Twenty four percent of patients reporting a penicillin allergy had their allergy label removed after a five-minute pharmacy screening.
On September 28, 1928, Alexander Fleming discovered penicillin. To commemorate this momentous discovery, every year on September 28th, we celebrate National Penicillin Allergy day to raise awareness that carrying a penicillin allergy label may negatively affect a patient’s health when it is not accurate.
Even though 10% of the U.S. population believes they have a penicillin allergy, less than 1% of the population is truly allergic. For the 9 out of 10 patients that are no longer (or never were) allergic, the allergy “label” on their medical record can lead to a host of negative consequences. They are often prescribed alternative antibiotics that are more expensive than penicillin, putting them at greater risk for developing multi-drug resistant infections. Additionally, patients with a penicillin allergy have more frequent and longer hospitalizations compared to non-allergic patients. Evaluating patients’ penicillin allergies for penicillin tolerance can alleviate burdens associated with a true allergy.
Allergists play a significant role in allergy evaluation at an estimated cost of $40 for some insured patients up to $700 for an uninsured patient paying out of pocket. But Dr. Renae Boerneke, clinical pharmacist practitioner, and Dr. Mildred Kwan, allergist, found a way to make allergy evaluation more accessible. They developed a process to conduct allergy assessments using an Epic dot phrase and risk stratification chart. Instead of requiring the expertise of an allergist in all cases, the evaluation can be carried out by a pharmacist or provider with the step-by-step tools. Based on screening questions, the patient may require an additional visit with an allergist. However, Boerneke found that pharmacists or non-allergist providers were able to de-label one in four patients screened, with no additional allergist visit needed. The change saved time and money for these patients, compared to evaluation using an allergist alone.
Over the last several years, 164 patients at the UNC Infectious Diseases Clinic participated in penicillin allergy assessments, resulting removal of penicillin allergy in 43% (71/164) of patients assessed. Nearly 24% (39) required only a brief pharmacist assessment for their allergy label to be removed. “A small number–five patients–had true allergies to penicillin confirmed during the assessment, so there was no change to their medical records,” Boerneke said.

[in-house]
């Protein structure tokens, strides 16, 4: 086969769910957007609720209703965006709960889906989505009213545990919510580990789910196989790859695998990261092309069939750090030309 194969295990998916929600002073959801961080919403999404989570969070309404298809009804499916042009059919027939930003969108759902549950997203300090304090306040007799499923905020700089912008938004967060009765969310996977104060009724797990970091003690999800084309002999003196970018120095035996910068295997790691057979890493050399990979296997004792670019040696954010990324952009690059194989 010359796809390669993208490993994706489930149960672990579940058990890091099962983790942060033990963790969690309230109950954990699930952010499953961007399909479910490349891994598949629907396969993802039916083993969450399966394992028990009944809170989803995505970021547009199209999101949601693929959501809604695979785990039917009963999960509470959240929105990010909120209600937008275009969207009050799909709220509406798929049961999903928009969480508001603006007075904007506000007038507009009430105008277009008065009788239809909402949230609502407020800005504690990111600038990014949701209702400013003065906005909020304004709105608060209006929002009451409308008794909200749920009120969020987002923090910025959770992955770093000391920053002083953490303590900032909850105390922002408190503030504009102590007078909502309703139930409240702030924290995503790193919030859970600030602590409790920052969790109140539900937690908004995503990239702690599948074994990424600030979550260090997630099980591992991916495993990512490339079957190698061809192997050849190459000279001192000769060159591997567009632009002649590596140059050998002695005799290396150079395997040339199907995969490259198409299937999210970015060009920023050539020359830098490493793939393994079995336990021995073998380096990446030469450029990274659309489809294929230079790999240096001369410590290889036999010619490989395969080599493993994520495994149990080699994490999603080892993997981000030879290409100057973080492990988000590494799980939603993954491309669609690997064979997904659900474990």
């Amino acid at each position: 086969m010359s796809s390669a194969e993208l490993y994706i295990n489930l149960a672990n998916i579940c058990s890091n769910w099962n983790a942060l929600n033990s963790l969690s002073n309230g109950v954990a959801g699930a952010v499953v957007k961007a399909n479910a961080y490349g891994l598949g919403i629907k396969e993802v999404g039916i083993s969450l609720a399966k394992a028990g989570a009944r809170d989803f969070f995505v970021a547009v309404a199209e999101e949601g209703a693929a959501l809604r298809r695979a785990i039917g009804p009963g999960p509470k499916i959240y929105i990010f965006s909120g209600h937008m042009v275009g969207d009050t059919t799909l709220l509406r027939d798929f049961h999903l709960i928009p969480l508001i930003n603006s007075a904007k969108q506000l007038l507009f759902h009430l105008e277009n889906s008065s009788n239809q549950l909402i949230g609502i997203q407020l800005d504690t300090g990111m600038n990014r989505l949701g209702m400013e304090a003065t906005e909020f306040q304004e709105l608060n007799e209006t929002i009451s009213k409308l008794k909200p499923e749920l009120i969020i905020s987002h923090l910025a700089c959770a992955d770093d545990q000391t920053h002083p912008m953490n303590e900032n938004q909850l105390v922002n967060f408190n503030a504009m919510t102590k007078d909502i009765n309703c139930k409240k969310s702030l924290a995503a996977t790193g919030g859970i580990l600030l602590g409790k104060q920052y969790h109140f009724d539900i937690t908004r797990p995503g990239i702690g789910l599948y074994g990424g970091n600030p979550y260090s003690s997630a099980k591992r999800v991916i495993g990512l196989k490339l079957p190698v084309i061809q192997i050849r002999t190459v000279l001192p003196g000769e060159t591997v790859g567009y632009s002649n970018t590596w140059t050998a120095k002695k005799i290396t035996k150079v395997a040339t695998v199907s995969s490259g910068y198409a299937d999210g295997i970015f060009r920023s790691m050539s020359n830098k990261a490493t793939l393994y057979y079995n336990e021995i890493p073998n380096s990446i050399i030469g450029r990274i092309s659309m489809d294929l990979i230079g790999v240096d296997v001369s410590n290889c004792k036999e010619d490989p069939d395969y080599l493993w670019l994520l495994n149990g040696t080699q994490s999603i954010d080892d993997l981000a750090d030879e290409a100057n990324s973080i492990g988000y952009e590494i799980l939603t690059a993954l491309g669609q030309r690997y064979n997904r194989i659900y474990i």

The remaining patients required further evaluation by an allergist. A pharmacist made a referral for those interested in continuing at their own expense. Patients also had to be classified as low-risk (and therefore able to be evaluated using an oral amoxicillin graded challenge) or moderate-to-high-risk (assessed with a penicillin skin test followed by oral challenge) according to the screening questions. Of the patients who completed a second assessment with an allergist, 82% (32) were de-labeled, and the remaining 18% (7) had their allergy confirmed.
A meaningful proportion of de-labeled patients (43%) went on to receive a penicillin-class antibiotic, and only one patient (1%) experienced a mild delayed-onset rash to amoxicillin-clavulanic acid after previously passing the oral amoxicillin challenge. No other significant adverse events after penicillin use were documented.
A penicillin allergy assessment tool kit is available to help train non-allergy providers to incorporate this important practice into their patient care. In under five minutes, a simple assessment can lead to improvements in patients’ health and healthcare expenditures, while potentially slowing the spread of antibiotic resistance.
Those interested in learning more may contact Renae.Boerneke@unchealth.unc.edu and Mildred.Kwan@med.unc.edu.